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The shaman – a prototypical otherworld traveller?

Mircea Eliade (March 13, 1907 – April 22, 1986) was a Romanian historian of religion, philosopher, and professor at the University of Chicago. Although Mircea Eliade did not systematically study out-of-body experiences, he was a leading expert on religious knowledge, establishing the theory that through religion and shamanism, it was possible to experience the mythical—either through rituals or experientially. To that extent, he reported many shamanic out-of-body journeys.

Indeed, Eliade saw shamans as prototypical out-of-body experiencers, usually experiencing the most quintessential characteristics of such experiences in their otherworld journeys:

If as anthropologist Erika Bourguignon put it, trance states with dissociative features are perceived in most traditional societies, and indeed, as Eliade points out, if some shamanic ceremonies resemble epileptic states, some ending up in a cataleptic trance, as reported in out-of-body experiences, certainly the shaman journeys often differ from spontaneous or self-induced out-of-body experiences by the fact that the latter are typically non-symbolic (see "Out-of-body Experiences: an experiential anthology" for a complete analysis).

In essence, symbolic themes affiliated with the shaman's beliefs permeate their journeys: ladies of water, boats of the dead, lords of the underworld, and characteristic demons representing symbols of their fate in the underworld populate their journeys. Moreover, although shamans often see their ecstatic journey as being "carried out of oneself" or "exteriorizing" their souls to journey beyond – much like it is reported in out-of-body experience – their perceptual representations are, in substance, much more exemplifying to lucid dreaming experiences and low experiential awareness out-of-body (out-of-body experiences tainted with hallucinatory dream-like content). Despite such differences, Eliade's shamanic experiences revealed how many cultures commonly experienced out-of-body experiences.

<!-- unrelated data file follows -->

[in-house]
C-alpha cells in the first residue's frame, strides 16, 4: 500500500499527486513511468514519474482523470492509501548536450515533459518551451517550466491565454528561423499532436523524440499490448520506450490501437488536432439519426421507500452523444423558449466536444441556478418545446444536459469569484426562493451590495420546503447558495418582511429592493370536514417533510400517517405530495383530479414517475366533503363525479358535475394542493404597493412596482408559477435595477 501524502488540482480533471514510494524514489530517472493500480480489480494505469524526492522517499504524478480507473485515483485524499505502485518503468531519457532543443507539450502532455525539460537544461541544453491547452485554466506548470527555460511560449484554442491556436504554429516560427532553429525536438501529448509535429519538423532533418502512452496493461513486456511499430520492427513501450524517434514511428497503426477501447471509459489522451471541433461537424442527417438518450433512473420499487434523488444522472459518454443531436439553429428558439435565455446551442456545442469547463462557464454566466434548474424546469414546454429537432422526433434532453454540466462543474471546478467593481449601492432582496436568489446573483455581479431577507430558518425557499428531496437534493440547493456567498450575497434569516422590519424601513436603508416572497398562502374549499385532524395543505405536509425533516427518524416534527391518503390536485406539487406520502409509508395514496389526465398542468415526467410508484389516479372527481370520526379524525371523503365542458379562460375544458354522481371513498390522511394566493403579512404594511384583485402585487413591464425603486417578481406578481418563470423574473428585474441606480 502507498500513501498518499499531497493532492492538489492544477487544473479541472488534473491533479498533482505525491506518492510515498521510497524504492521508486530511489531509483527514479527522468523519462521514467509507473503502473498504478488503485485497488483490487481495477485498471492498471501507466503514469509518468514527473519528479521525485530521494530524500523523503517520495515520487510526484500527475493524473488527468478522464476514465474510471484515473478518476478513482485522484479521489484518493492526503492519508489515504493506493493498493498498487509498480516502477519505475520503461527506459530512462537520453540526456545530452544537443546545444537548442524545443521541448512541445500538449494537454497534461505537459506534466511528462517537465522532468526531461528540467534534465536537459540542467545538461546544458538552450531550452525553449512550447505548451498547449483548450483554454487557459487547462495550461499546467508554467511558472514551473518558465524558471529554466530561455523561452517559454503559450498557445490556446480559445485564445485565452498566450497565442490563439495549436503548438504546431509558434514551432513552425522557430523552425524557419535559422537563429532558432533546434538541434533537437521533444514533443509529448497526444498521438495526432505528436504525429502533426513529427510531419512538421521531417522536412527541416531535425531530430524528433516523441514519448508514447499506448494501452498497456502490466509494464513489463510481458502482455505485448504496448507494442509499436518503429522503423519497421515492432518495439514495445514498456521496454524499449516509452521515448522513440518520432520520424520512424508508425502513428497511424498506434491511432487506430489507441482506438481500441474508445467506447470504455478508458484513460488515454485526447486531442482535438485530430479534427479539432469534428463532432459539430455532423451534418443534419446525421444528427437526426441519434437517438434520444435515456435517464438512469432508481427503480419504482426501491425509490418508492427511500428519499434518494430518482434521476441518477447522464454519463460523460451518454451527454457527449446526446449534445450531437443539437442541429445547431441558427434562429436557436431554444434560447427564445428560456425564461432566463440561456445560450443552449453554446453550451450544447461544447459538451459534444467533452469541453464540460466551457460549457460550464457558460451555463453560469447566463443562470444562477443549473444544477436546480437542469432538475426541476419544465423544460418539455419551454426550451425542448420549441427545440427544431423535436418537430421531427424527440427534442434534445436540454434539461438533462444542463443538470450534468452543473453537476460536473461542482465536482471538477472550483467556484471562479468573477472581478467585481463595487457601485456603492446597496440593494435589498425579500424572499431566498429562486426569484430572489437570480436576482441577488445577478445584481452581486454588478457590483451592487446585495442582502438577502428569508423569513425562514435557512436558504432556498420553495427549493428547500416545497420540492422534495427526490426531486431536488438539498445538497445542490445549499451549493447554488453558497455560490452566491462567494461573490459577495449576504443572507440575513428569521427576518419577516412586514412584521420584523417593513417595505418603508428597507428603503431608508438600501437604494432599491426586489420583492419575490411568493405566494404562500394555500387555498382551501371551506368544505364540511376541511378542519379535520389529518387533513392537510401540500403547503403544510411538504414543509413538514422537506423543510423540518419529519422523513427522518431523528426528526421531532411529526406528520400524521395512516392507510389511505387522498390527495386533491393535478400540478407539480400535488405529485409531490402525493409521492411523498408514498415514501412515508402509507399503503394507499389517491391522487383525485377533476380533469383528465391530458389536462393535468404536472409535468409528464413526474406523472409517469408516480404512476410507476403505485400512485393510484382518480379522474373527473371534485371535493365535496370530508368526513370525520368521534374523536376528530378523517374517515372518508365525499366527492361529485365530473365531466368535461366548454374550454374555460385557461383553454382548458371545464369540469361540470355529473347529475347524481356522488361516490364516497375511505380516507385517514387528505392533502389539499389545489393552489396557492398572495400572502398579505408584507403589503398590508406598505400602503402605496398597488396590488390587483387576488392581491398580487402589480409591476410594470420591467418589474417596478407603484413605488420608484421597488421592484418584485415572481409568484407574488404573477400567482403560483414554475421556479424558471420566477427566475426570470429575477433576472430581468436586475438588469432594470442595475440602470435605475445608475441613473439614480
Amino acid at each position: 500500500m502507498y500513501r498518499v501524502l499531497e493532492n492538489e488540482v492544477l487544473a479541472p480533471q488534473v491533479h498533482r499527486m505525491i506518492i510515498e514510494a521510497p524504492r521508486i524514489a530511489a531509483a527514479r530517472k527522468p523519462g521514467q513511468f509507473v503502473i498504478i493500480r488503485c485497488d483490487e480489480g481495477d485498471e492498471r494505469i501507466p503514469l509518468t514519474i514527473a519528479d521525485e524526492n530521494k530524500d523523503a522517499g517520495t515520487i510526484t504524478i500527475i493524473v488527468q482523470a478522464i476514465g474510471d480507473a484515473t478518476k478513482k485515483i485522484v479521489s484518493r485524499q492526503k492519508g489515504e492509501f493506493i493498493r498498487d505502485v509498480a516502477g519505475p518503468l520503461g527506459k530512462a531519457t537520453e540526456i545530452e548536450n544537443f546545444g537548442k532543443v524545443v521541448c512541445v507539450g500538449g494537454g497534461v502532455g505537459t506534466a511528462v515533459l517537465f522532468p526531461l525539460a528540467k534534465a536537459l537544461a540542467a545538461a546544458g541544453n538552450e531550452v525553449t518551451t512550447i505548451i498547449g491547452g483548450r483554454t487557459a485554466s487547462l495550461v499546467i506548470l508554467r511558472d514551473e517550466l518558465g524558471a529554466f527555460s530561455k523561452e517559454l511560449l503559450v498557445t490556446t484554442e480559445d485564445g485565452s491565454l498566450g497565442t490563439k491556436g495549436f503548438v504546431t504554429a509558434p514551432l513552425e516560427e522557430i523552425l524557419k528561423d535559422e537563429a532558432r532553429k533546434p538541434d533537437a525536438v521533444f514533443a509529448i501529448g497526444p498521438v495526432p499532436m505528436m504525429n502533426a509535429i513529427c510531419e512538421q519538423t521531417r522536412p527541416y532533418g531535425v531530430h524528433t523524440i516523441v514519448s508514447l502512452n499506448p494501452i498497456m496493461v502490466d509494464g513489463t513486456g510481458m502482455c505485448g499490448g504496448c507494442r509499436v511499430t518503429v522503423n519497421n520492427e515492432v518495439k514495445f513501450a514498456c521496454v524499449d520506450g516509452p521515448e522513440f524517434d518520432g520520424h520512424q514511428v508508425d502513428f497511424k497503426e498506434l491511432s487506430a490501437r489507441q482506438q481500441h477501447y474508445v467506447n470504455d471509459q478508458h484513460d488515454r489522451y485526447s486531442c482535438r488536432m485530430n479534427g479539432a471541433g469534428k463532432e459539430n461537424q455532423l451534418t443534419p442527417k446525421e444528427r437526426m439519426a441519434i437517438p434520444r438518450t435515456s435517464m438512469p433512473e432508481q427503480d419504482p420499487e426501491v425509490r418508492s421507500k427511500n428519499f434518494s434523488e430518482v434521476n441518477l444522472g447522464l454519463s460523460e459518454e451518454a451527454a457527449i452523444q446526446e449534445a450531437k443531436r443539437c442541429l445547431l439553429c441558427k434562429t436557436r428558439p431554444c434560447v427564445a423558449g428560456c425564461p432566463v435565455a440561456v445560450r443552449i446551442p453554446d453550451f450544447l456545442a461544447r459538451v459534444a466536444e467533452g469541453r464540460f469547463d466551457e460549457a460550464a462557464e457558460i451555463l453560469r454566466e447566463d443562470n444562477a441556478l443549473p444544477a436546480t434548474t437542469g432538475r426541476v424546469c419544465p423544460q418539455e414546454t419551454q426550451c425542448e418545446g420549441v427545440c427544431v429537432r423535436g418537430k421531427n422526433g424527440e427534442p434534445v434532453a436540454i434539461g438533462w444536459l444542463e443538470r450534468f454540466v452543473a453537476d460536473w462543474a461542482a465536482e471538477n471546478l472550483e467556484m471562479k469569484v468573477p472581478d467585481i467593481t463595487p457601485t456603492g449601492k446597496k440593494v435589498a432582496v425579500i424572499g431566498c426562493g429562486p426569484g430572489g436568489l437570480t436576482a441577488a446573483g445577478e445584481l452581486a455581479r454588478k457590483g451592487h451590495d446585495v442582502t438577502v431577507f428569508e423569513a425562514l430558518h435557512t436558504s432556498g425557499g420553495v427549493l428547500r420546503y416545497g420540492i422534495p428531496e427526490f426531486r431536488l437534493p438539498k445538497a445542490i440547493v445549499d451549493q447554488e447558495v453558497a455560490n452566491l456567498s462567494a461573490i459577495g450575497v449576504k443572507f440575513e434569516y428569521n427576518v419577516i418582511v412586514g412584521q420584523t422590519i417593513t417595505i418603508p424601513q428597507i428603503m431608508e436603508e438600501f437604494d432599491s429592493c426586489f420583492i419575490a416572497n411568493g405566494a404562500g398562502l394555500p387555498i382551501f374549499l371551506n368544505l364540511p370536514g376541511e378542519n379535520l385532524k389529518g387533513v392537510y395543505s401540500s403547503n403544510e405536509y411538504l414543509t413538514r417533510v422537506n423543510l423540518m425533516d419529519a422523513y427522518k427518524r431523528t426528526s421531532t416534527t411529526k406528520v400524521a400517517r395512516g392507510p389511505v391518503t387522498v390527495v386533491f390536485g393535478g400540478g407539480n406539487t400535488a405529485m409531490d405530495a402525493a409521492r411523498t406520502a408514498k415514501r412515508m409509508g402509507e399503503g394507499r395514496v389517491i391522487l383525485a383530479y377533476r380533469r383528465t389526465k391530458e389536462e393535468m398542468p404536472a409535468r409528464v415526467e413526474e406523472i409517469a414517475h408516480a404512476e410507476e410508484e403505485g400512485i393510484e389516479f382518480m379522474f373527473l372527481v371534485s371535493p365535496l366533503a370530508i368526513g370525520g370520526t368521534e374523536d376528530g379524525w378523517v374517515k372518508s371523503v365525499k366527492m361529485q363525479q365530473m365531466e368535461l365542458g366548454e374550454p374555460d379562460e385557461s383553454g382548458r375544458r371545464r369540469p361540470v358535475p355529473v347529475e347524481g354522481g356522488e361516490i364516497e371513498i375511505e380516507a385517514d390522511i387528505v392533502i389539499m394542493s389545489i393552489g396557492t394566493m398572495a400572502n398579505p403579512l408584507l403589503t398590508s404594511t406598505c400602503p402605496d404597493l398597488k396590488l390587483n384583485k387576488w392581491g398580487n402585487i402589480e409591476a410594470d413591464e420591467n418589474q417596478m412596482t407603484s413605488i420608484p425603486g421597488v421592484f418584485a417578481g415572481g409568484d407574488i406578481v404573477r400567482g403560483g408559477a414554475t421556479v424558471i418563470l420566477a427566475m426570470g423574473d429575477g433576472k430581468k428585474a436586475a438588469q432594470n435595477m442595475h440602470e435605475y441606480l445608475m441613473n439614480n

There is no doubt that any serious scientific research on the out-of-body experiences would equally need to examine the historical accounts reported in so many shamanic traditions specific to the journeying of the soul to verify if, indeed, their phenomenology foundation is the same as contemporary out-of-body experiences beyond the scope of the beliefs associated with shamanic traditions—further looking into their different neurophysiological correlates.

Rodrigo Montenegro

MSc. Neuroscience,

Sleep Consciousness Researcher,

PhD Candidate.


Bourguignon, E. (1972). Dreams and Altered States of Consciousness in Anthropological Research. Psychology Anthropology. Cambridge Mass, Schenkman Publishin: 403-434.

Eliade, M. (1964). Shamanism: archaic techniques of ecstasy. United States of America, Princeton University Press.


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